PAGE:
If you're interested in the Buddy Box, you can check out the range of plans that are available on Dodo's Web site, which consist of standard plans plus data add-on packages, and also the cost of the Buddy Box, which varies based on the term of the contract you select. On no contract, with a $29.90 phone plan (with $50 worth of calls) and a $40 data plan (with up to 10GB of data), the initial cost of the Buddy Box will be $249, with an ongoing cost of $70 per month.
Become a fan of PC World Australia on Facebook
Follow PC World Australia on Twitter: @PCWorldAu
Stay up to date with the latest news, reviews and features. Sign up to PC World’s newsletters
Join the newsletter!
Most Popular Reviews
- 1 Samsung Tab S4 review: Freestyle
- 2 Sony WF-SP900 review: One step forward, two steps back
- 3 Plantronics BackBeat Fit 3100 review: Safety first
- 4 Oppo R17 Pro review: Oppo's thriftiest flagship yet drives a hard bargain
- 5 Lenovo Smart Display review: The bigger, better buy
Latest News Articles
- CES 2019: Arlo expand into the smart home, confirm Arlo Ultra pricing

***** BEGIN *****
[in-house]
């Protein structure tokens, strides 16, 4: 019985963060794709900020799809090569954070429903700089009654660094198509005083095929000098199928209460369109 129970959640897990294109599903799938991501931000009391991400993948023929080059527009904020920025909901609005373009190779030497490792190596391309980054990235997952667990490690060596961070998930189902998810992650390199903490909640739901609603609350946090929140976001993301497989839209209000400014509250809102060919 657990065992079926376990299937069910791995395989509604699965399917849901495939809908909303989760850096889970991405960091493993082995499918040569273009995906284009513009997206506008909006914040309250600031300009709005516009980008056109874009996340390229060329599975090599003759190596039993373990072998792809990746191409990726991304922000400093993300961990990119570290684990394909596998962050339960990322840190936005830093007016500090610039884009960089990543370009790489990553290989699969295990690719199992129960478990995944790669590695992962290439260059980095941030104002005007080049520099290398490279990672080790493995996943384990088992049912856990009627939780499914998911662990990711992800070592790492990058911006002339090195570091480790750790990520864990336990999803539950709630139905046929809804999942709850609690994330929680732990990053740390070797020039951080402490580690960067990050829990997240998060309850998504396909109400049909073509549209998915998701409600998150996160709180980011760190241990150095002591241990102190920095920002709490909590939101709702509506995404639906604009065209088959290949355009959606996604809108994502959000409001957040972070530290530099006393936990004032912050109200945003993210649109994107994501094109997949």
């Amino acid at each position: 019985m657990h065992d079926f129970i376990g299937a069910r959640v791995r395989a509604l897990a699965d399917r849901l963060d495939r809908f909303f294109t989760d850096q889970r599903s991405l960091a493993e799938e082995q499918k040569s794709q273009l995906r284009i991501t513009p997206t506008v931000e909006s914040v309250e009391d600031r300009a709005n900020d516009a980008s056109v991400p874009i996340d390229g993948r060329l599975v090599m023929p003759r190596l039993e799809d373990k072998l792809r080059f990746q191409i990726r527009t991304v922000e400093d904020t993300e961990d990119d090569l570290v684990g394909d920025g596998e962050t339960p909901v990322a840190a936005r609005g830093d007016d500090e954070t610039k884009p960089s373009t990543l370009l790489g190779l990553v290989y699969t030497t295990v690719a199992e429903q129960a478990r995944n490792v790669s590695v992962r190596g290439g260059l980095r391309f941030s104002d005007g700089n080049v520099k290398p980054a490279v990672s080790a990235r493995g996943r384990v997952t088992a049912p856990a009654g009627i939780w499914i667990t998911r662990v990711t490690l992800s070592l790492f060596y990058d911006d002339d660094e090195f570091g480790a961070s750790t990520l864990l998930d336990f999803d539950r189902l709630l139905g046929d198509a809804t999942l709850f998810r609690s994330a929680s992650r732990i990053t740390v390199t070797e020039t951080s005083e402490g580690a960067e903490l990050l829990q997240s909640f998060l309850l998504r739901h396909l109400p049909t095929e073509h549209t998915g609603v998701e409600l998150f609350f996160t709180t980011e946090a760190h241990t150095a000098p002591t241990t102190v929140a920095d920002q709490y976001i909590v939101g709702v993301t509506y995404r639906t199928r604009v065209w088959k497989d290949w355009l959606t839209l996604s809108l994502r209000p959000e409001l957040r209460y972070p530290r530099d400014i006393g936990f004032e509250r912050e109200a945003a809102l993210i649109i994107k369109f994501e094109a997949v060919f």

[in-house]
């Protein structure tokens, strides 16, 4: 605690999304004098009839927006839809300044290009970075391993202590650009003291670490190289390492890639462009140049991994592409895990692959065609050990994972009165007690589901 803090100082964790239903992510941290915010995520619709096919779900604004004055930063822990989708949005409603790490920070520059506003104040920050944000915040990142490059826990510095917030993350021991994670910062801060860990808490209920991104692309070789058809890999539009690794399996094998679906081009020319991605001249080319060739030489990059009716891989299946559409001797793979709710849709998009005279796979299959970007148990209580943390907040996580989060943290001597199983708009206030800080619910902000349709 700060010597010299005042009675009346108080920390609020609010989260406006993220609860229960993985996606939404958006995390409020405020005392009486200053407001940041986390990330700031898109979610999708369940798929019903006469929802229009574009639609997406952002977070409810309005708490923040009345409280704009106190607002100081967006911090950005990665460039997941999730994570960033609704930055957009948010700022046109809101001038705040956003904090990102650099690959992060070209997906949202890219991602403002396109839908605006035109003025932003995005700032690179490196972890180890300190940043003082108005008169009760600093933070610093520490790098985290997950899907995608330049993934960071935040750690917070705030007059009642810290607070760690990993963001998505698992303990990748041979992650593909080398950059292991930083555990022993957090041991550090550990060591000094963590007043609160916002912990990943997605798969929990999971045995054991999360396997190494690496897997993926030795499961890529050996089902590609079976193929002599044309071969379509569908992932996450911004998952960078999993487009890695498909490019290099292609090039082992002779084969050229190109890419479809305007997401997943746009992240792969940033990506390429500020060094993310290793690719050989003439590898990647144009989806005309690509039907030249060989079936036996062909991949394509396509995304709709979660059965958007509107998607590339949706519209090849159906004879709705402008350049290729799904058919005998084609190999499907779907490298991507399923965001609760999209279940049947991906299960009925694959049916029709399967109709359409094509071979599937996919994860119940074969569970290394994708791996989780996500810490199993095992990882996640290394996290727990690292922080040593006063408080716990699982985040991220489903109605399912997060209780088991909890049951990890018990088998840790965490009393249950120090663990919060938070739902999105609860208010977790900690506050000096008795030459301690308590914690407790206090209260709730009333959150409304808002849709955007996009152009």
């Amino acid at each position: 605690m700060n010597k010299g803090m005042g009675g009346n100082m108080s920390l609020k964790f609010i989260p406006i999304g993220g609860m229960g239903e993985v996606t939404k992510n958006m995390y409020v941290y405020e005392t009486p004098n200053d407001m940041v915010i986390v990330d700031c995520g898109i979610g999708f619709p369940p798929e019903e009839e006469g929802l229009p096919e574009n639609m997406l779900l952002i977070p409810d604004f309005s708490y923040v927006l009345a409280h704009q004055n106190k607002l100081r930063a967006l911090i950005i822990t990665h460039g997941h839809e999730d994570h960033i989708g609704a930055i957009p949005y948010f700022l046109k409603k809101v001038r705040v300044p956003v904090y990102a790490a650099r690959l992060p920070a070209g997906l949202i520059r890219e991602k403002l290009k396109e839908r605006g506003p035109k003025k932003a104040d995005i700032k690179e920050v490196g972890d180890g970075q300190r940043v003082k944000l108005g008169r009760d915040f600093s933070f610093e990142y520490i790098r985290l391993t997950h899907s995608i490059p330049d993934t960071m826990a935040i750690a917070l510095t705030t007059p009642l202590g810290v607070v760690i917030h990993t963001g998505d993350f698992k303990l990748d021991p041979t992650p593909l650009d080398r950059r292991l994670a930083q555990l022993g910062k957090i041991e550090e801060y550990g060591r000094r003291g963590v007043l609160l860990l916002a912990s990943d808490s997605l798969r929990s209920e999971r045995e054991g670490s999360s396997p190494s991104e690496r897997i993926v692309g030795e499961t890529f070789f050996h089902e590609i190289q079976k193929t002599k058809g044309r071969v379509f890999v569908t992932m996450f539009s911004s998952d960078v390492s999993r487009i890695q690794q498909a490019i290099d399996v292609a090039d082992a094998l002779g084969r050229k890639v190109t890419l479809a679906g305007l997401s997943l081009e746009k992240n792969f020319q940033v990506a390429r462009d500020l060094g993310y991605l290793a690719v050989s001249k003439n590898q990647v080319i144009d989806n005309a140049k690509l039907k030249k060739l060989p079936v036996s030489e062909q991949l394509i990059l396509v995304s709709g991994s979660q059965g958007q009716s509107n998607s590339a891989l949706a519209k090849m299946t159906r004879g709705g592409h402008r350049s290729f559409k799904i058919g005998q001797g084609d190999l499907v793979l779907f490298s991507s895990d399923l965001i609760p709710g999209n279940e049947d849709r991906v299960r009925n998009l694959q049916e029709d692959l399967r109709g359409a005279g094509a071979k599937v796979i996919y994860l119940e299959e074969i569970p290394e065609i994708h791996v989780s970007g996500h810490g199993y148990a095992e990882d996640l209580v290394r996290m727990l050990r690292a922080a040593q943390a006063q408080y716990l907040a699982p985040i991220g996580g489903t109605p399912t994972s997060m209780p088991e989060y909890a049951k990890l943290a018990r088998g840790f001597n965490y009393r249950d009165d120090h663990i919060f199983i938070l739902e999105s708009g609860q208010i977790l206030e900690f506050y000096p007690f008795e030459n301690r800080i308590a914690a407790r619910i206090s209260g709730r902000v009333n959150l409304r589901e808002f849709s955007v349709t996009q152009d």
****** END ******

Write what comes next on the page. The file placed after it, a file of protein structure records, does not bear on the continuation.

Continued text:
- CES 2019: Li-Fi inches closer to the tech mainstream
- PC World 2018 Editor's Choice Awards Nominees Announced
- Netgear introduces new weather resistant Orbi outdoor satellite
- Netgear introduces Nighthawk X6 Tri-Band Wi-Fi Mesh Extender
PCW Evaluation Team
This small mobile printer is exactly what I need for invoicing and other jobs such as sending fellow tradesman details or step-by-step instructions that I can easily print off from my phone or the Web.
Microsoft Office continues to make a student’s life that little bit easier by offering reliable, easy to use, time-saving functionality, while continuing to develop new features that further enhance what is already a formidable collection of applications
I’d recommend a Dell XPS 15 2-in-1 and the new Windows 10 to anyone who needs to get serious work done (before you kick back on your couch with your favourite Netflix show.)
It’s useful for office tasks as well as pragmatic labelling of equipment and storage – just don’t get too excited and label everything in sight!
The Brother MFC-L8900CDW is an absolute stand out. I struggle to fault it.
I need power and lots of it. As a Front End Web developer anything less just won’t cut it which is why the MSI GT75 is an outstanding laptop for me. It’s a sleek and futuristic looking, high quality, beast that has a touch of sci-fi flare about it.
- CES 2019 Round-Up:
- Samsung’s Galaxy S10 will launch on Feb 20, and we only have one question
- Huawei Mate 20 Pro review: Full, in-depth, Australian review
- Everything you need to know about Smart TVs
- What's the difference between an Intel Core i3, i5 and i7?
- Laser vs. inkjet printers: which is better?